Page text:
Instead of waiting until the end of the month and being shocked by the total of the bill, I would like to make you aware of some quick tips that will put you in greater control of how you use electricity. These tools will better equip you to use power more efficiently and effectively to remain in line with your budget.

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Because Alabama Power is the largest provider of electricity in the state, I decided to use their online website’s tool as an example, but some of these tips translate to whoever your electric provider may be.

If you are an Alabama Power customer with an online profile and want to manage your bill better, start by visiting here.

If you do not have an online account, the first thing you need to do is sign up for an online profile by clicking here. Have your account number handy (it can be found on the paper copy of your power bill) and you’ll be signed up in under five minutes.

Once you’re signed into your online account you’ll be able to track your “Recent Power Usage” and be able to compare your most recent power bills. That alone will better inform you of your month-to-month usage. But that’s not the best part.

From the Menu” tab, click “Billing and Payments” and then “Usage Alerts.” This will take you to a screen where you can enter your desired monthly usage or daily usage in dollar amounts, and each day you go over that limit, Alabama Power will email you a notification. This tool puts you in greater charge of controlling your monthly bill. If you know the maximum amount in your budget for your power bill each month, take that amount, divide by the days of the month, and you’ll know the exact amount you need to set the alert for. Knowing this will allow you to make necessary changes as needed to how you use your appliances in your home.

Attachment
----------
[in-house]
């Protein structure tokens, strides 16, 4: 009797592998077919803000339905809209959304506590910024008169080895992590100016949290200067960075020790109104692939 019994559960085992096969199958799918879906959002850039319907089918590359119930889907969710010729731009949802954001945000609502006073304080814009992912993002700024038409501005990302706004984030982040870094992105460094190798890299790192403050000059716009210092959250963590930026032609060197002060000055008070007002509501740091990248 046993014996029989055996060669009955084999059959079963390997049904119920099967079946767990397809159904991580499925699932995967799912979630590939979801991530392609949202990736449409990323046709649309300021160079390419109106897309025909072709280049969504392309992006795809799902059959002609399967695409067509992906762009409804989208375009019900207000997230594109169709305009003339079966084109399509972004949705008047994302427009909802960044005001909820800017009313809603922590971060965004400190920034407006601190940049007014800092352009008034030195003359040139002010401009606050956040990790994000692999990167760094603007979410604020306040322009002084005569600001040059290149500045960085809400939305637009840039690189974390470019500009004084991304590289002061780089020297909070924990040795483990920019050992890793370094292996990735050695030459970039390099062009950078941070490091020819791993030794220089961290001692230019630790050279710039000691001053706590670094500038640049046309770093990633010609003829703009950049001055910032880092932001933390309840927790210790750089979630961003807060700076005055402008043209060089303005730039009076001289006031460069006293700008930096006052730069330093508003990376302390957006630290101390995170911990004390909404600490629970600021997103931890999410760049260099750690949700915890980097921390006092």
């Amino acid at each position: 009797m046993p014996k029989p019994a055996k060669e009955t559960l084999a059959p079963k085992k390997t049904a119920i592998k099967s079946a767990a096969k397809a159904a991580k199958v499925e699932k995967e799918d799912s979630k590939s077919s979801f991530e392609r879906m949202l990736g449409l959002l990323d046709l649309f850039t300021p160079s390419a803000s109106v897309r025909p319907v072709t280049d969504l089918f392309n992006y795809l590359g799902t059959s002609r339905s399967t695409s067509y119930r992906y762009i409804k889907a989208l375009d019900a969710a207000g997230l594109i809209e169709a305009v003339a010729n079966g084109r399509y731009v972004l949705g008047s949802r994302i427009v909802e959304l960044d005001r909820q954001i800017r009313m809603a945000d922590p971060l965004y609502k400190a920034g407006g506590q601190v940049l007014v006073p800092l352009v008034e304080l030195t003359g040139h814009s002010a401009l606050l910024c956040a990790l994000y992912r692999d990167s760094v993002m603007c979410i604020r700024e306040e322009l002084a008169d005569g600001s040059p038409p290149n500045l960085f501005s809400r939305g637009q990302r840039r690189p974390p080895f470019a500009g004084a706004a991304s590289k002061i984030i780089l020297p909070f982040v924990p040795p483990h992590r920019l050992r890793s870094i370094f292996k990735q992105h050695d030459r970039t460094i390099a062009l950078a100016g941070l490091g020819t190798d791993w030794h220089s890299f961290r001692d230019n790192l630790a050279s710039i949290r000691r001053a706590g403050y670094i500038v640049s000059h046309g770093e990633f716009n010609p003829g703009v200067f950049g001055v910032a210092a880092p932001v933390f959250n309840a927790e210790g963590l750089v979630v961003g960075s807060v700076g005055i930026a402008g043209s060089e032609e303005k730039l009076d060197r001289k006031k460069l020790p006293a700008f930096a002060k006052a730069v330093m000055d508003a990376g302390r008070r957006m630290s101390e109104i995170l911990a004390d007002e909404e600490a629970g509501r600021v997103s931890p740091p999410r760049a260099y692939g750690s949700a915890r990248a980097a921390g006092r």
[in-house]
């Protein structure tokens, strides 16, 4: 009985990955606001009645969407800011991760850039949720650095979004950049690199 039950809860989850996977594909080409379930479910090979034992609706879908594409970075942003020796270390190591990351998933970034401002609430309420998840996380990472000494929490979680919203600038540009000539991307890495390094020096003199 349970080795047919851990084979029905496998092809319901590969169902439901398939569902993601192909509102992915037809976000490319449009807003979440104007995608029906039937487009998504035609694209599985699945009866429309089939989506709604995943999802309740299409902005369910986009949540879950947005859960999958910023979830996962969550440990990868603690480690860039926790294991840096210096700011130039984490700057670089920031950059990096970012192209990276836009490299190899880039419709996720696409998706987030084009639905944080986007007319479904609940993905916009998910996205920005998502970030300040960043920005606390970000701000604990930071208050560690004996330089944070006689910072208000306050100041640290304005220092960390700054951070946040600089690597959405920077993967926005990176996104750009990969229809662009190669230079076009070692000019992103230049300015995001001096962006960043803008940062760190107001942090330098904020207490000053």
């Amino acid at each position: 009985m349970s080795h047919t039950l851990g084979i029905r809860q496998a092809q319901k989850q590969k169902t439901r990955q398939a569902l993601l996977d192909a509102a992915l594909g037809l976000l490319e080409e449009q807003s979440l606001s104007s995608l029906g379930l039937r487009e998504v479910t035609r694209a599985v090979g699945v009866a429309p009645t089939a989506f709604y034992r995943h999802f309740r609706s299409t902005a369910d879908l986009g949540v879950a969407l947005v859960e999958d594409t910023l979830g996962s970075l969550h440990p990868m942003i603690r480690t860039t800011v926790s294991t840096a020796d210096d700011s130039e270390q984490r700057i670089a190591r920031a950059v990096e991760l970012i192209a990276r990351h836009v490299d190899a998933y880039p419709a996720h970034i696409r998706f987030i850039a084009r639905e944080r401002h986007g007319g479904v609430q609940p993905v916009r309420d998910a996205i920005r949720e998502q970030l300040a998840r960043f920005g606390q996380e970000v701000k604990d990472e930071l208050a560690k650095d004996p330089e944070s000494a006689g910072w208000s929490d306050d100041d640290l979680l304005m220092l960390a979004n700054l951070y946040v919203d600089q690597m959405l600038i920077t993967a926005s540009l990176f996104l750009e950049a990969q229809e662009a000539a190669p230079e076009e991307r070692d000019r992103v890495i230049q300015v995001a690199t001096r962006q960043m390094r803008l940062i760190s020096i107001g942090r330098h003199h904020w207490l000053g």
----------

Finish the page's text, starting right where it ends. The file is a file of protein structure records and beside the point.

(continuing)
The second important tool to take advantage of under “Menu” is “Energy Checkup.” This is a real state-of-the-art tool that everyone should use. “Energy Checkup” offers tips on different kinds of appliances to upgrade to that would potentially save you money, but more than that, it offers an “Energy Use Breakdown” of how you’re using electricity and fuel in your home. As you’ll see from the chart below, everything you use in your home is accounted for.

These tools are all about empowering you to know how you’re using electricity in your home and will give you opportunities to manage your electric bill.

If you are not an Alabama Power customer, it is possible your power provider has online tools and alerts that will be of a similar benefit. If you cannot locate these services via your online account, call your local provider and ask them what is available for you to take advantage of. And if by some chance your provider isn’t offering these resources, I encourage you to petition them to improve access to these tools.

Lastly, utilities have been working with us during the pandemic to waive disconnections and late fees, but many of those moratoriums are coming to an end. If you need further assistance, please reach out directly to your provider to find a solution that works best for you. Also, there are great opportunities via LIHEAP where you can petition for assistance. You can find info about their services here.

I hope that everyone that is reading this has been safe and making the most of your summer during this unique and challenging time. One of my main goals right now, as Public Service Commission (PSC) Place One Commissioner, is to help provide you information to help better position your business and family to navigate this very difficult season. And for all of us dealing with the challenges of COVID-19, my prayers are with you.

The above is the opinion of Jeremy H. Oden, Alabama Public Service Commissioner Place 1. Opinions expressed do not represent the position of the Public Service Commission or its other commissioners.